eddie carvery and i spoke at the north end library in halifax last night - a somber, potent gathering of about 30 people, many of whom felt a raw connection to eddie and his struggle.
i wasn't sure what to expect - or who to expect - but trevor adams from halifax magazine did a superb job of mixing his own questions with those from the audience.
i opened with a reading from the opening of the book. it was a last-minute change of plan, because it occurred to me that the opening scene took place in the very room we were sitting in. the end of the book - the february apology - took place a next door in the ymca.
after that, trevor asked eddie what he thought when i turned up at his camper last year and suggested we write a book about his life. i've often wondered that myself. eddie said he'd been waiting for me. that makes sense, looking back. after i asked him, i sounded out pottersfield press. when they gave it a yellow 'proceed' light, we got to work. the first 20,000 words flowed like he'd been polishing them for years.
another person asked eddie if he felt liberated when the book came out, or vulnerable. he said at first, he felt freed - it was not a good book, but it was a necessary book. but he said he soon felt vulnerable as people started asking him questions about the 'heavy duty' things he's lived through.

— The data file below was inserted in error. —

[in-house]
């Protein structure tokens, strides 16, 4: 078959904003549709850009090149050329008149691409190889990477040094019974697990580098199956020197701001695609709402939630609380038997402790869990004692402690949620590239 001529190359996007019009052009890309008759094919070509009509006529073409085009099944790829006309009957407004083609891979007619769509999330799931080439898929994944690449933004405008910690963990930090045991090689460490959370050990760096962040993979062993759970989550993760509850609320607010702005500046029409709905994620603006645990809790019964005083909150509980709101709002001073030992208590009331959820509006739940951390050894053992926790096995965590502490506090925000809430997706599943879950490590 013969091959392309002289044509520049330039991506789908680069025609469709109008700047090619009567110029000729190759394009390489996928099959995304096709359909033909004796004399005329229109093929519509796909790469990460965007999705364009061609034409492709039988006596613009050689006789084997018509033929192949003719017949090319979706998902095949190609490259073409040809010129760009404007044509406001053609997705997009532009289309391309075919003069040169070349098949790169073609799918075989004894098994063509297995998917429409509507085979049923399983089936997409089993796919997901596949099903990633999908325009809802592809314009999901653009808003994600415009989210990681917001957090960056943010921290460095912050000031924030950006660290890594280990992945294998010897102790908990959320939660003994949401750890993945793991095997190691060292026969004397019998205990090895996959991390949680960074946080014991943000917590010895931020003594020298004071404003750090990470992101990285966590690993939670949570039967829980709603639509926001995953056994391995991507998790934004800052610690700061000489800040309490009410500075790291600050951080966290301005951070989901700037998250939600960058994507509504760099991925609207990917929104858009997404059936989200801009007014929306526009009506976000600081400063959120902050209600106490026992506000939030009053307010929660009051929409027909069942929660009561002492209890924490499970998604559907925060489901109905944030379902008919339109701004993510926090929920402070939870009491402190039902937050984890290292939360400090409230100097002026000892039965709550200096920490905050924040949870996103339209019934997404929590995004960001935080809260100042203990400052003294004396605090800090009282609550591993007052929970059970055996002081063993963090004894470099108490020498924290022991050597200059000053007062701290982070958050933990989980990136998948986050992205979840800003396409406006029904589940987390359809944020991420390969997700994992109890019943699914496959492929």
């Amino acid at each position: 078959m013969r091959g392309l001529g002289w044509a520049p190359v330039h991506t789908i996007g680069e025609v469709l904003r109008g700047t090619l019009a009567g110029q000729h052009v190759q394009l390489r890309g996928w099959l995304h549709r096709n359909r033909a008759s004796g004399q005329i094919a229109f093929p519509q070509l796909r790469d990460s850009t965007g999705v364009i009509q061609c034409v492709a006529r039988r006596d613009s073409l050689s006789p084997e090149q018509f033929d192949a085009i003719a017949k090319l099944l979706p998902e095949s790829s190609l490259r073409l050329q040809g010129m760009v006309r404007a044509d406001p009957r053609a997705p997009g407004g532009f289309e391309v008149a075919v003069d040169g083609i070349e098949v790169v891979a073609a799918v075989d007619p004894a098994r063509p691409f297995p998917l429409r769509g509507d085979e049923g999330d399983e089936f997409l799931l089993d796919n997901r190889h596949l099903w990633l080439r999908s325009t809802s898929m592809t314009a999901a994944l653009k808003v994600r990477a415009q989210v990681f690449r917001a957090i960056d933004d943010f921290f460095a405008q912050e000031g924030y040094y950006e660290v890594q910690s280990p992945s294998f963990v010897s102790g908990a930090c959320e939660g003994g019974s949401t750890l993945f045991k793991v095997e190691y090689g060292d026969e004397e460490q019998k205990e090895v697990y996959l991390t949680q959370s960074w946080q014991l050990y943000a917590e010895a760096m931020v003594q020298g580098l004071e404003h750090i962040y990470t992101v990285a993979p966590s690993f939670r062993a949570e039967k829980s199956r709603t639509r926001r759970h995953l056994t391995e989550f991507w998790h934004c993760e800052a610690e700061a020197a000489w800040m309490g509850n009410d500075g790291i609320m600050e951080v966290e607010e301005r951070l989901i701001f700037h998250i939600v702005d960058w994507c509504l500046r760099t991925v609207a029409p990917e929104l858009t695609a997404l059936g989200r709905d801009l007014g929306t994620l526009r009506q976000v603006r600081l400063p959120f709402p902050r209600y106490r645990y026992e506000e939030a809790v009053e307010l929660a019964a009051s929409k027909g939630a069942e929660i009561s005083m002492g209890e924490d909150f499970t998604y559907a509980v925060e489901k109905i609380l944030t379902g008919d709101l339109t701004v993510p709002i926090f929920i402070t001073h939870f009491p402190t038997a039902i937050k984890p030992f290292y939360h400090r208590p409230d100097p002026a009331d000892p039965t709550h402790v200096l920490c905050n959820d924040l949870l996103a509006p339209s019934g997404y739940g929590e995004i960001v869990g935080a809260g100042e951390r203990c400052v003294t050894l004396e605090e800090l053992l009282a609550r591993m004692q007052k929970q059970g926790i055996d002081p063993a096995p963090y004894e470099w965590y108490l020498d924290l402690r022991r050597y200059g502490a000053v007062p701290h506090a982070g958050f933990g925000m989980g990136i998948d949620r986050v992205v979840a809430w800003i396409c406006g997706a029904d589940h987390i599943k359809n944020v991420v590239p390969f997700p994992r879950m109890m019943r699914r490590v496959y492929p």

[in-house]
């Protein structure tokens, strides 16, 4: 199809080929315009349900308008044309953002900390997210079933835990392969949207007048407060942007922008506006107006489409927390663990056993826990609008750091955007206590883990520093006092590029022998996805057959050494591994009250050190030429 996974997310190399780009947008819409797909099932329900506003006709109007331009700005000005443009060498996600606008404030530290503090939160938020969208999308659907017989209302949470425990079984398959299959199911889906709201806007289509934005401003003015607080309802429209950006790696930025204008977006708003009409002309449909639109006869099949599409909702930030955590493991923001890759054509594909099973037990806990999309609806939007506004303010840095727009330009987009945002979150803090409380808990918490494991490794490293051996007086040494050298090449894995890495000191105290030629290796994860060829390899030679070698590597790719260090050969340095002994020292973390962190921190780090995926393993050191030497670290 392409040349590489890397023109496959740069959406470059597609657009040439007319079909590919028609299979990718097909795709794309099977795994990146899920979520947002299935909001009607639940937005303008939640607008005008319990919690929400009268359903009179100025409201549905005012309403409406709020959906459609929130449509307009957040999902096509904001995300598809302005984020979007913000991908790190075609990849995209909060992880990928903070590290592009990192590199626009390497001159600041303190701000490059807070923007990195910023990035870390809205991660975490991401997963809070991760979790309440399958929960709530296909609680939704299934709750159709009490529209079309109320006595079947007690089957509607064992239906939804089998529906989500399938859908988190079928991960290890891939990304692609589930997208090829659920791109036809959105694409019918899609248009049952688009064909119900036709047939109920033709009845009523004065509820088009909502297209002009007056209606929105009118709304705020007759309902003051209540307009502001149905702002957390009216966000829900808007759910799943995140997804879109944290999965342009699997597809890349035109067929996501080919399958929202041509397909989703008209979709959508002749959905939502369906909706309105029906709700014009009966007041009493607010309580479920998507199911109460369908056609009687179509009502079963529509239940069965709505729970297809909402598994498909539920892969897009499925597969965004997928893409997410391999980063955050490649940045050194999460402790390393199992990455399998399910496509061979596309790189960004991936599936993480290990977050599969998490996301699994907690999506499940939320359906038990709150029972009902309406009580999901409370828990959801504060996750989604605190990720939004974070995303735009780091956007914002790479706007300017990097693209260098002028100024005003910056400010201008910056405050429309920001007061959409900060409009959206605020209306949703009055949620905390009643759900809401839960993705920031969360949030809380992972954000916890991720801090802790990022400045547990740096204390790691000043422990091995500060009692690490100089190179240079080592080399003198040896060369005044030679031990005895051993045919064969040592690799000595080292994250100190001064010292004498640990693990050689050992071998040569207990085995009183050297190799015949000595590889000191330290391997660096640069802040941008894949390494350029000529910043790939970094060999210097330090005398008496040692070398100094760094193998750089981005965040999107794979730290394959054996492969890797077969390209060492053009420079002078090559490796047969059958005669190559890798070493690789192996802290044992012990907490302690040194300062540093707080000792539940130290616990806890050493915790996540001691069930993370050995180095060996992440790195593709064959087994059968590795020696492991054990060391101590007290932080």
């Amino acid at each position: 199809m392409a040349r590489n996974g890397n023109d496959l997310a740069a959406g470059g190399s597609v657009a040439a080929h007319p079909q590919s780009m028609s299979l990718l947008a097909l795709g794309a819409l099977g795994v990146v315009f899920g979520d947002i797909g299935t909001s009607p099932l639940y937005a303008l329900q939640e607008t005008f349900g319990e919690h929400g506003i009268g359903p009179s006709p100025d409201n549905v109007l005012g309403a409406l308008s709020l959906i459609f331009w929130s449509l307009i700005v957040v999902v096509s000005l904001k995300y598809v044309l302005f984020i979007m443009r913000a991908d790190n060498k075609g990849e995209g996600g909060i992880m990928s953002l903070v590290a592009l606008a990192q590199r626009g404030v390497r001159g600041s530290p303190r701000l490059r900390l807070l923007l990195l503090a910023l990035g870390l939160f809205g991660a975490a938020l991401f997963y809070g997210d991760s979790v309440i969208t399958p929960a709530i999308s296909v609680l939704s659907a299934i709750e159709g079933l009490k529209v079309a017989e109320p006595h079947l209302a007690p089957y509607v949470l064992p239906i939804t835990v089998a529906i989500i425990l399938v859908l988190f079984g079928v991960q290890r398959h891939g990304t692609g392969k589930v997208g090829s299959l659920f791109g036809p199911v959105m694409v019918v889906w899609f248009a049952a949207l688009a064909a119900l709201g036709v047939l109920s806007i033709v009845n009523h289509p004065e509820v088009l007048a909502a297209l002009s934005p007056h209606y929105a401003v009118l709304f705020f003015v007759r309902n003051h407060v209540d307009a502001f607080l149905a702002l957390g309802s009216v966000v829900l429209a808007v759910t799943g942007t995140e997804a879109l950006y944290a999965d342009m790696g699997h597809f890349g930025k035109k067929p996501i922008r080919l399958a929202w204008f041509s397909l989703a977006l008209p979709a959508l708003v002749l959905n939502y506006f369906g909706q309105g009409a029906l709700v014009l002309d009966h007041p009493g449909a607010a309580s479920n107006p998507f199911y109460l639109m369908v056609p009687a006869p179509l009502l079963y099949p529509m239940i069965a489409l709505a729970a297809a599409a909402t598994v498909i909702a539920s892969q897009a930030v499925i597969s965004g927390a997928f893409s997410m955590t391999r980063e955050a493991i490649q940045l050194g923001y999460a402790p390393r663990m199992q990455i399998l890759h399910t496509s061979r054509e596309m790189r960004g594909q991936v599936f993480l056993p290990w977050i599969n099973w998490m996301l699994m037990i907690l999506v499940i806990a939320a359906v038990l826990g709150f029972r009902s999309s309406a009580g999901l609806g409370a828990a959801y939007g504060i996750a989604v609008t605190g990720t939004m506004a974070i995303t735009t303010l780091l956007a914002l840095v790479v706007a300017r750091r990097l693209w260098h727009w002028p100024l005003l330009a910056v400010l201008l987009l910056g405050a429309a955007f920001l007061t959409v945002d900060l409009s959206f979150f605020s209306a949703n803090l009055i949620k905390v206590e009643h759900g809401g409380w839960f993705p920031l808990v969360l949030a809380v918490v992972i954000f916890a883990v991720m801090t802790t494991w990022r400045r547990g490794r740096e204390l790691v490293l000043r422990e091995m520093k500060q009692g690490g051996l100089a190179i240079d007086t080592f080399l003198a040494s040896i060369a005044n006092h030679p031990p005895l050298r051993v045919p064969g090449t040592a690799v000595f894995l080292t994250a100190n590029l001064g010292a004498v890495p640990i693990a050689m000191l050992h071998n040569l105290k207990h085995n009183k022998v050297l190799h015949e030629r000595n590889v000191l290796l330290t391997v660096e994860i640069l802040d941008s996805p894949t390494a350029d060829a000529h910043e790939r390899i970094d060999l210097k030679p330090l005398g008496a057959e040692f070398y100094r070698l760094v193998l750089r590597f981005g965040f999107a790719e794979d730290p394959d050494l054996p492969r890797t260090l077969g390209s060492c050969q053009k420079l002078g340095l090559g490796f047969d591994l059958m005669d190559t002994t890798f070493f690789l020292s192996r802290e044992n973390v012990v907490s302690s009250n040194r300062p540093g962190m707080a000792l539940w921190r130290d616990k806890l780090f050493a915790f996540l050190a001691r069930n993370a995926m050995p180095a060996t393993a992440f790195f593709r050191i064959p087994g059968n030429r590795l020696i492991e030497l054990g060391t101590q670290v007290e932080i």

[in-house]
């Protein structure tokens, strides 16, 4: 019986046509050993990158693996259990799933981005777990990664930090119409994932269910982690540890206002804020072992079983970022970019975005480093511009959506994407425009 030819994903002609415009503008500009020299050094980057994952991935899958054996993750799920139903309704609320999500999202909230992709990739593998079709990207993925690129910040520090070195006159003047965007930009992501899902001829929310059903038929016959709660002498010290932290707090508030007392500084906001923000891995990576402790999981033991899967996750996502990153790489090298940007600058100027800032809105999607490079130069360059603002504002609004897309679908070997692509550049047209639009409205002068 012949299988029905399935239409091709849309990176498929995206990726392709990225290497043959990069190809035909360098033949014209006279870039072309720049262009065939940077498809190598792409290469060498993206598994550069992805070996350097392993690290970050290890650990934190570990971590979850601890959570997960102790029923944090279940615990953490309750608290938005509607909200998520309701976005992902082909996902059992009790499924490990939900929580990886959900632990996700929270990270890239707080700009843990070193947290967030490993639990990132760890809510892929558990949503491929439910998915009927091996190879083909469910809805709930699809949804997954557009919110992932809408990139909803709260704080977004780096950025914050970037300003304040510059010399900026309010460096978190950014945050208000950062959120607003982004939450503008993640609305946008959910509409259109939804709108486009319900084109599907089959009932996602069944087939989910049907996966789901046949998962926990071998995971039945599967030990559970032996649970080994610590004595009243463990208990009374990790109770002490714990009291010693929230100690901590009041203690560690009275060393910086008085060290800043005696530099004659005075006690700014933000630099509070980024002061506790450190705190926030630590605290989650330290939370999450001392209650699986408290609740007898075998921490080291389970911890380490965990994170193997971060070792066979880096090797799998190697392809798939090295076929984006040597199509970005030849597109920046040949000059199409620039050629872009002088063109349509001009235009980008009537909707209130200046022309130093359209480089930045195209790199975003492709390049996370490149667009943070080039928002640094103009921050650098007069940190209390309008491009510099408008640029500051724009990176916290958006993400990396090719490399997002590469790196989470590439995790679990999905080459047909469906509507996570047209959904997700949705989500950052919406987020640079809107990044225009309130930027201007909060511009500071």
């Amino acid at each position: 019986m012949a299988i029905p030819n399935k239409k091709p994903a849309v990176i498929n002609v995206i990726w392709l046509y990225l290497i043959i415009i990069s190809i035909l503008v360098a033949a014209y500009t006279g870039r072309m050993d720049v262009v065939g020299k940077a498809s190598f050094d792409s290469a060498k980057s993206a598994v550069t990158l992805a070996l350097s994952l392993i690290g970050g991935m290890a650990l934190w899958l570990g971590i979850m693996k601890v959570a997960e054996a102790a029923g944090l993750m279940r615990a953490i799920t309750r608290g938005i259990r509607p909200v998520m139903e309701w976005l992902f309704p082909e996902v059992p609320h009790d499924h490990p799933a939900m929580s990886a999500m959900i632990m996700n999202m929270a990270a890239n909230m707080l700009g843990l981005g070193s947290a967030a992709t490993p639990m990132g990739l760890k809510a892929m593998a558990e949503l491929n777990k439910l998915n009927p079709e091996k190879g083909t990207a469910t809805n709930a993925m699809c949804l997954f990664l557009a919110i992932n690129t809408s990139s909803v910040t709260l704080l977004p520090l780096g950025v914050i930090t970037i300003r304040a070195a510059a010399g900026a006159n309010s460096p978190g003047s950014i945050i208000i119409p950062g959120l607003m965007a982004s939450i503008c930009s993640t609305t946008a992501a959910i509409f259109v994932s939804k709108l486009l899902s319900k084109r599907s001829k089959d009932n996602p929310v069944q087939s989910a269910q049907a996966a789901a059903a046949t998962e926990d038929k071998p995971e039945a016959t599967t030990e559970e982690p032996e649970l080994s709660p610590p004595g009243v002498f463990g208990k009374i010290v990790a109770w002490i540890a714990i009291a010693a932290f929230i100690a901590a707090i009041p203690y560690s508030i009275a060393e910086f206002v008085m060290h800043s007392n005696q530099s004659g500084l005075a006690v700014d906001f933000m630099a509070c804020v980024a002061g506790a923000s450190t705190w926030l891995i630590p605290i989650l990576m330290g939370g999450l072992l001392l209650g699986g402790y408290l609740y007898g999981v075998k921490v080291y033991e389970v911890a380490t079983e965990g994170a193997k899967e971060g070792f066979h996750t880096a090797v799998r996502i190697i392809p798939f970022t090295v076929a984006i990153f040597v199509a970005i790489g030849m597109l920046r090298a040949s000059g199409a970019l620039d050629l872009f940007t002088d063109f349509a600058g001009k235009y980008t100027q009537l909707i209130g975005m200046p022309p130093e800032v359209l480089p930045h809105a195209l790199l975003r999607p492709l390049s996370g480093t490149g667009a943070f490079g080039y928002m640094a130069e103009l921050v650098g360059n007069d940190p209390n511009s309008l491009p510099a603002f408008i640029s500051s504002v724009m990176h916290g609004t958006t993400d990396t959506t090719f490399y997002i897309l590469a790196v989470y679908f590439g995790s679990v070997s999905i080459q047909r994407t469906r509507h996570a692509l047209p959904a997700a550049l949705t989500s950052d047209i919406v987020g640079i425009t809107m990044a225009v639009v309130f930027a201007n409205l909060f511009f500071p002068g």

one woman stood and made an impassioned speech about raising kids in halifax in the 1960s. she was white, but she said it didn't matter - if you are poor, 'you always have a wrecking ball behind your head'. she too was dislocated and wound up in mulgrave park where poor white people, poor black people and poor chinese people were thrown together and had to make do.
eddie seemed tired and low on hope. maybe it was because we were sitting in the same room where the book starts - and in almost 20 years, little has changed. the africville church is as unbuilt as it was the morning after the city bulldozed it in 1967.
i asked the city where things stood this week. they said they needed a court order to hand over the money for the church and the order came july 7. so the money should be handed over any day now. they're trying to get water to the site. that hasn't happened yet.
it will. any day now.
that was the answer. so maybe it will get built this time. or maybe not. for eddie, after 40 years of fighting, it must seem an even chance on a good day.
at the end of the meeting, eddie asked anyone who felt so moved to visit he and his brother victor at the protest site. bring donations, bring food, bring food for the dog - or just to provide company and conversation.
so he's back in africville today, listening to the rain patter on the roof of his camper, watching the wind blow through the ghost of the africville church.